TechScape: Could a Labour ‘nudification’ manifesto bring more safety to AI?

The politics of AI regulation became a little clearer this weekend, after an influential Labour thinktank laid out its framework for how the party should approach the topic in its manifesto.

From our story:

The policy paper, produced by the centre-left Labour Together thinktank, proposes a legal ban on dedicated nudification tools that allow users to generate explicit content by uploading images of real people.

It would also create an obligation for developers of general-purpose AI tools and web hosting companies to take reasonable steps to ensure they are not involved in the production of such images, or other harmful deepfakes.

Labour Together’s suggestions aren’t party policy yet, but they point at the sort of issues Westminster wonks think a campaign can be built on. (If you want to read the tea leaves though, Peter Kyle, the shadow technology minister, said he was “considering proposals carefully”.)

For the last few decades, technology has been a curiously apolitical realm in the UK, with all parties agreeing on the vague idea that it’s important to support British technology as a driver of growth and soft power, and little active campaigning beyond that.

Even when tech regulation has become a top-level political concern, starting with Theresa May’s government and the introduction of the online safety act, the debates around it have tended towards technocratic rather than principled or partisan. Labour forced some votes over specific amendments to the bill, but when push came to shove it was passed unopposed.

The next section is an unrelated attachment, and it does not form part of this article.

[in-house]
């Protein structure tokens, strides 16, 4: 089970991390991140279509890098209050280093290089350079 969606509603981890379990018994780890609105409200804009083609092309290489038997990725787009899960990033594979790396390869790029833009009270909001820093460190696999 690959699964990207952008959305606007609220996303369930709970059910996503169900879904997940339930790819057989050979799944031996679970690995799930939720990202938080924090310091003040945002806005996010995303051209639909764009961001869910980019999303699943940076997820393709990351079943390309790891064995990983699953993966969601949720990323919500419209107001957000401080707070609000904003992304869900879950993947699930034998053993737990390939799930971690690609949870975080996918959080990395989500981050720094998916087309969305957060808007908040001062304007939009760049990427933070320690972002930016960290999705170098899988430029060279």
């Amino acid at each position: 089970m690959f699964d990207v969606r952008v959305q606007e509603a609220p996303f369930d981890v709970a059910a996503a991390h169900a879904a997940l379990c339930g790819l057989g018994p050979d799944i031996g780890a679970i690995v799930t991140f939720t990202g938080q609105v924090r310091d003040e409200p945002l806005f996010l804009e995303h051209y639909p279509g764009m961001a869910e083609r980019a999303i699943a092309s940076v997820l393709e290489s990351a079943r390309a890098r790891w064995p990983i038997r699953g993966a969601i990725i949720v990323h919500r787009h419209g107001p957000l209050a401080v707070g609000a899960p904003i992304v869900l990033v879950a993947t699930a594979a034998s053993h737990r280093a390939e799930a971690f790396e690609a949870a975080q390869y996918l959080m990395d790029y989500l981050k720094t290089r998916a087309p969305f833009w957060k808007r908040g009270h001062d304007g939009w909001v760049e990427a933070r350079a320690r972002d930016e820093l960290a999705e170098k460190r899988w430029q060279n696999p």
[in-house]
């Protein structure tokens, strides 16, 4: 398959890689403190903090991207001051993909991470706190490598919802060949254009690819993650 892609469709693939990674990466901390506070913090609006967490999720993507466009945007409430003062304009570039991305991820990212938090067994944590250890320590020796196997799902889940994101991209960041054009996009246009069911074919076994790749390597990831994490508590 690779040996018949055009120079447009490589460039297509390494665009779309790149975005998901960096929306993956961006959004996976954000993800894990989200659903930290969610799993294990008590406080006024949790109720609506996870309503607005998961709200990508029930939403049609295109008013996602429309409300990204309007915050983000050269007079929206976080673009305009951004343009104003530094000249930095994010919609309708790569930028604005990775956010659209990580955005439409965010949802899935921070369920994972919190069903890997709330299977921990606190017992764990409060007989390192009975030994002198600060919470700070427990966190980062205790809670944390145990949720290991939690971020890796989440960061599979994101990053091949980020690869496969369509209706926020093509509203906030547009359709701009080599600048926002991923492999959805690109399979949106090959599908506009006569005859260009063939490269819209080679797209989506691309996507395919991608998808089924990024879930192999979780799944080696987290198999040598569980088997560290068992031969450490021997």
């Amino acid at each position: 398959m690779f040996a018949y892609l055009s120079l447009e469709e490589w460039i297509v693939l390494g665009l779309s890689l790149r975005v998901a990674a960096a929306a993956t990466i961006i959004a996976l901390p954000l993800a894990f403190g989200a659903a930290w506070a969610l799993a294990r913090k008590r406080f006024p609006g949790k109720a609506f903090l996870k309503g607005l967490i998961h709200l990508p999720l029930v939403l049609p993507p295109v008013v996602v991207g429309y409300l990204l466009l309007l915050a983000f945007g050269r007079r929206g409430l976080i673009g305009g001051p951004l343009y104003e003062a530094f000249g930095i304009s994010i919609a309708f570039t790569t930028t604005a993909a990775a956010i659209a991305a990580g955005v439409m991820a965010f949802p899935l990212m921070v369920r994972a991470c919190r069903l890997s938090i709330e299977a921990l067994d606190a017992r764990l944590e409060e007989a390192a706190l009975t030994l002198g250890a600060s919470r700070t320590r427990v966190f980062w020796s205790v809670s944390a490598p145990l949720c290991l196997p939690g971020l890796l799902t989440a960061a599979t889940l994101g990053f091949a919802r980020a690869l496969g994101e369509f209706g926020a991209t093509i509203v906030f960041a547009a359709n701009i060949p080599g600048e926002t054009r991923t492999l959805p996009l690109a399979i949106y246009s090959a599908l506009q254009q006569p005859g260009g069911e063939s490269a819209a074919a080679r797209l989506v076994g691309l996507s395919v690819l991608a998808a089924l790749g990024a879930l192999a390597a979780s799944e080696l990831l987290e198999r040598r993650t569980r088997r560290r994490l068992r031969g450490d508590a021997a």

In hindsight, that bill’s most consequential battle was within the Tory party itself, as one wing decided to attack the entire process as an attempt to ban “hurt feelings”, in part due to clauses aiming to replace the old “malicious communications” offence with more specific crimes.

This time, though, things might be different. If Labour does propose a ban on nudification tools, it seems unlikely to be simply co-opted by the Conservative Party. Instead, it could highlight a divide between the two parties’ concerns around AI, with Rishi Sunak leading the Tories to focus on Silicon Valley-inflected concerns around existential risk, and Labour focusing on misuse in the here and now.

‘MrDeepFakes doesn’t represent tech’

An AI robot booth at Security China. Photograph: Florence Lo/Reuters

I spoke to the paper’s authors, Kirsty Innes and Laurel Boxall, for the story, and was struck by the extent to which they expected such a divide. “This sort of rapid response has been lacking from the Analogue Tories, who think AI is either a ‘mutant algorithm’ or a toy of Silicon Valley that can be expanded without concern for the impact on working people,” Innes said. “It’s taken them seven years to get the online safety act through parliament, and in the meantime, the world has moved on.

“We need to get past the idea that you’re either in favour of innovation, or you’re in favour of protecting the public interest – that it’s government versus business,” Innes added. “The vast majority of tech firms want to see their tools used for good. The tech sector knows this is a problem – MrDeepFakes doesn’t represent them. So I think they’ll want to help us with this.”